Maryland: "Despair Fills Md. Gun Dealers"


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cuchulainn
December 31, 2002, 09:25 AM
http://www.washingtonpost.com/wp-dyn/articles/A56389-2002Dec30.html

Despair Fills Md. Gun Dealers
Few Weapons Will Meet Trigger-Lock Law's Standards

By Matthew Mosk
Washington Post Staff Writer
Tuesday, December 31, 2002; Page A01


The nation's first state law requiring all new handguns to be outfitted with built-in trigger locks will take effect in Maryland tomorrow, a measure gun control advocates predict will save lives but one that has gun dealers fearing for their livelihoods.

Only six models of handguns and integrated trigger locks now on the market would meet the law's standards, and manufacturers of other models have started cutting back their distribution in Maryland, several dealers said yesterday.

Sanford Abrams, of the Maryland Licensed Firearms Dealers Association, said limiting the sales options to such a small array of models will be painful, and he offered a gloomy forecast for the dealers' long-term survival.

"It will have a disastrous effect," he said. "Companies are not and will not be compliant. There will be hundreds of models that will no longer be available."

The dealers are hoping that legal action or the party change in the Maryland governor's office will help blunt the impact of the provision. And a spokeswoman for Gov.-elect Robert L. Ehrlich Jr. (R) yesterday repeated Ehrlich's campaign pledge to "take a fresh look at this law, as well as all laws surrounding the sale of guns."

But dealers were not optimistic that such efforts would prove meaningful. "Short of seeing the General Assembly pass a new law, I don't see a lot of hope for intervening," Abrams said.

The gun control advocates who aggressively lobbied to see the measure put in place said they are not overly concerned about gun dealers' potential hardships.

"How do you balance saving the life of a child against the prospects that sales might decrease somewhat?" asked Sen. Brian E. Frosh (D-Montgomery), one of the chief sponsors of the measure. "To me, when you look at the balance, it comes out heavily on the side of saving lives."

The trigger-lock provision was part of a raft of gun control measures the Maryland General Assembly passed in 2000 despite bitter opposition from the rural reaches of the state and the National Rifle Association, which enlisted its 50,000 Maryland members to phone lawmakers just before key votes.

Passage came on the strength of support from Gov. Parris N. Glendening (D) and from legislators in the state's larger, more liberal-leaning counties, and it prompted President Bill Clinton to make his first and only trip to a state capital to attend a bill signing.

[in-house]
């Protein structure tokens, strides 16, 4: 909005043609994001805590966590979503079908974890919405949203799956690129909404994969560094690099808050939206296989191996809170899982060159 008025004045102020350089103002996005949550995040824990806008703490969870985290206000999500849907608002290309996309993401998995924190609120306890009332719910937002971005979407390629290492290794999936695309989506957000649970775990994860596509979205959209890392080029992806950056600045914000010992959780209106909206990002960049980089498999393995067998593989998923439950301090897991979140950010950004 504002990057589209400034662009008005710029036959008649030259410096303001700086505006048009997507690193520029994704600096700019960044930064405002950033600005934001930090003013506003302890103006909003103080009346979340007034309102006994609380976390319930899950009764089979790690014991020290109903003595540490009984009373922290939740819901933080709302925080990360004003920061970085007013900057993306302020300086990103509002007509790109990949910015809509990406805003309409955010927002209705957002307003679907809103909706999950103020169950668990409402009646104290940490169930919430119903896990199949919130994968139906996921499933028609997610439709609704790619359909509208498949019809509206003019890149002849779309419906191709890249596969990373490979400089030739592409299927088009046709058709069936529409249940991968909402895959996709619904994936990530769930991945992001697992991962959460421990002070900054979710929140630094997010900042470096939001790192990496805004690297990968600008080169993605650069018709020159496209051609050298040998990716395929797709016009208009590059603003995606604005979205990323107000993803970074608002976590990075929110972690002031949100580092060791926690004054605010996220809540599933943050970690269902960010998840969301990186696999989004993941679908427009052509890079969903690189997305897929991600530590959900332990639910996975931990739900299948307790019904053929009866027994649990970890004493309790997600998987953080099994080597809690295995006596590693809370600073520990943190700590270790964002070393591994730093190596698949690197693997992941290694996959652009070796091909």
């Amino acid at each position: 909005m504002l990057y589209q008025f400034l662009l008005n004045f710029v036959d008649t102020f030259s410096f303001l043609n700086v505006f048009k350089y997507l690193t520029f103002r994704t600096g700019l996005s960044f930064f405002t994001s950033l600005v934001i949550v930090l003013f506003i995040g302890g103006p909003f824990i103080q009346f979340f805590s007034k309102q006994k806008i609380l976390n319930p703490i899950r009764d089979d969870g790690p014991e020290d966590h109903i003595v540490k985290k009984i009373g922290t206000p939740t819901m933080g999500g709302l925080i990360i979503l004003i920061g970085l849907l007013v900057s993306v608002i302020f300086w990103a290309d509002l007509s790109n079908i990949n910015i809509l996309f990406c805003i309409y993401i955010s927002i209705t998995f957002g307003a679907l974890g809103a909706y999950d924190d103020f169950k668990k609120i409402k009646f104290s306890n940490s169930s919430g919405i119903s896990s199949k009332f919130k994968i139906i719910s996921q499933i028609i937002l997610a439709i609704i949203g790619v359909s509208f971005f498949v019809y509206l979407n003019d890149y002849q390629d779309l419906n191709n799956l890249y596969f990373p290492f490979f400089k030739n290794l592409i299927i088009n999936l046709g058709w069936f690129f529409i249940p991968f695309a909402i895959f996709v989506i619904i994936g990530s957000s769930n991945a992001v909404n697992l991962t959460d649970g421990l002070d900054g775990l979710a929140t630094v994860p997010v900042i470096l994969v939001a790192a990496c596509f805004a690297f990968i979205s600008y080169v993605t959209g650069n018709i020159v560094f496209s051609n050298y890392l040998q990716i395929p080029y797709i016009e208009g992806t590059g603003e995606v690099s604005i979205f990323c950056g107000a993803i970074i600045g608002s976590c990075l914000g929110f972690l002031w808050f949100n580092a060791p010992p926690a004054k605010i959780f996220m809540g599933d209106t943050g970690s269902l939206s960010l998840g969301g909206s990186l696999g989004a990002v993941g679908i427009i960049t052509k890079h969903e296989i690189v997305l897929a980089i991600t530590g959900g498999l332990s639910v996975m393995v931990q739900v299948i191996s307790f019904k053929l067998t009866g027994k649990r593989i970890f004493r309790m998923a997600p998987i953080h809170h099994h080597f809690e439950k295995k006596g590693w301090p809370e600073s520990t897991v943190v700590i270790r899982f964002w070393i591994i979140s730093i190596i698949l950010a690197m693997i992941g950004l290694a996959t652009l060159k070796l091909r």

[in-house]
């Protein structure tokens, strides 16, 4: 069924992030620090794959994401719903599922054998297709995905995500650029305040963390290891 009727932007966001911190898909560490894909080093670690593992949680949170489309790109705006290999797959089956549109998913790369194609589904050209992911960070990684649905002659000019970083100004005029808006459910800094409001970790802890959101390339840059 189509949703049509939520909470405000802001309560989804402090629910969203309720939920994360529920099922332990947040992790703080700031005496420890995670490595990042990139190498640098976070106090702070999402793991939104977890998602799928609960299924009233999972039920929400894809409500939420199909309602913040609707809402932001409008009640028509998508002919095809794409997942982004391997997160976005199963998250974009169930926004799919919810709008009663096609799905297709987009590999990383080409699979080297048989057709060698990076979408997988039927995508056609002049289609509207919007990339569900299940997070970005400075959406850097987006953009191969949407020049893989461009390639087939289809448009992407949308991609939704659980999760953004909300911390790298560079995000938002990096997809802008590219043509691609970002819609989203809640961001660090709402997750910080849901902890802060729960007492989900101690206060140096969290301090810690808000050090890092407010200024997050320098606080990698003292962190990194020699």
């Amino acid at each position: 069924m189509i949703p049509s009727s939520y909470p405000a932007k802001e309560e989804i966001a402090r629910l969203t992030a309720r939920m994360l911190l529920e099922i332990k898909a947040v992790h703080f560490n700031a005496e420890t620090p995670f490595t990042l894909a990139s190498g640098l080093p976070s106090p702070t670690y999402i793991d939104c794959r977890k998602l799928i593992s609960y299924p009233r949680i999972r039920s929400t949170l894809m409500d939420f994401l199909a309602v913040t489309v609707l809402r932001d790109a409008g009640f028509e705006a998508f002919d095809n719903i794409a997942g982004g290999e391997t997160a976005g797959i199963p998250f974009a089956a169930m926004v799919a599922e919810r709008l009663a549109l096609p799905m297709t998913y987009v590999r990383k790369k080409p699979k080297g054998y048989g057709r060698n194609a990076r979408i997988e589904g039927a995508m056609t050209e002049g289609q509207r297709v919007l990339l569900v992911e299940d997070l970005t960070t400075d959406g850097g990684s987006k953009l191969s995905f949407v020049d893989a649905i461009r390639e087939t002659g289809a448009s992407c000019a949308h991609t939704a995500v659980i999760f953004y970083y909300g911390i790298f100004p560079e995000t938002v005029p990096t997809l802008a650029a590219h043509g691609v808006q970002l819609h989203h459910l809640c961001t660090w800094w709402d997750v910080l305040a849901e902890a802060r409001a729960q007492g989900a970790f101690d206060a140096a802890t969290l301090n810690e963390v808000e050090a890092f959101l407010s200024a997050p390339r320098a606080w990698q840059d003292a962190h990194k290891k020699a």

At the time, Clinton called the law a model for how government can help eliminate accidents that can occur when children play with guns. It will do so, advocates said, by limiting the sale of handguns to those with an integrated locking system that can limit the use of the weapon to people who hold the key or know the combination.

"This will save lives," said Matt Fenton, president of Marylanders Against Handgun Abuse Inc. "It's the way of the future."

Lillian Pubillones Nolan, the Montgomery County chapter director of the Million Mom March, said the law will help protect Maryland's children.

"Tragically, we have too many instances where children wind up victims in an accident because guns are left unattended," Nolan said. "If this means saving lives, I think responsible gun owners should see it as a minor inconvenience."

But gun enthusiasts remain doubtful about the potential benefits.

"The problem with this is, you're trying to make the object safer instead of the individuals who handle it," said Richard Berglund, president of the Maryland Arms Collectors Association.

In the meantime, store owners worry that the law could lead to serious financial problems.

"In the short run, it might increase business, as people buy the last of the new guns" manufactured before the Jan. 1 deadline, said Steve Schneider, who owns Atlantic Guns of Silver Spring. "But in the long run, it's a scary prospect."

Schneider said he believes that it is unlikely that gunmakers will take steps to remodel their weapons just to comply with the laws of one small Mid-Atlantic state. He compared it to asking automakers to build cars with the steering wheel on the right-hand side just for sales in Maryland.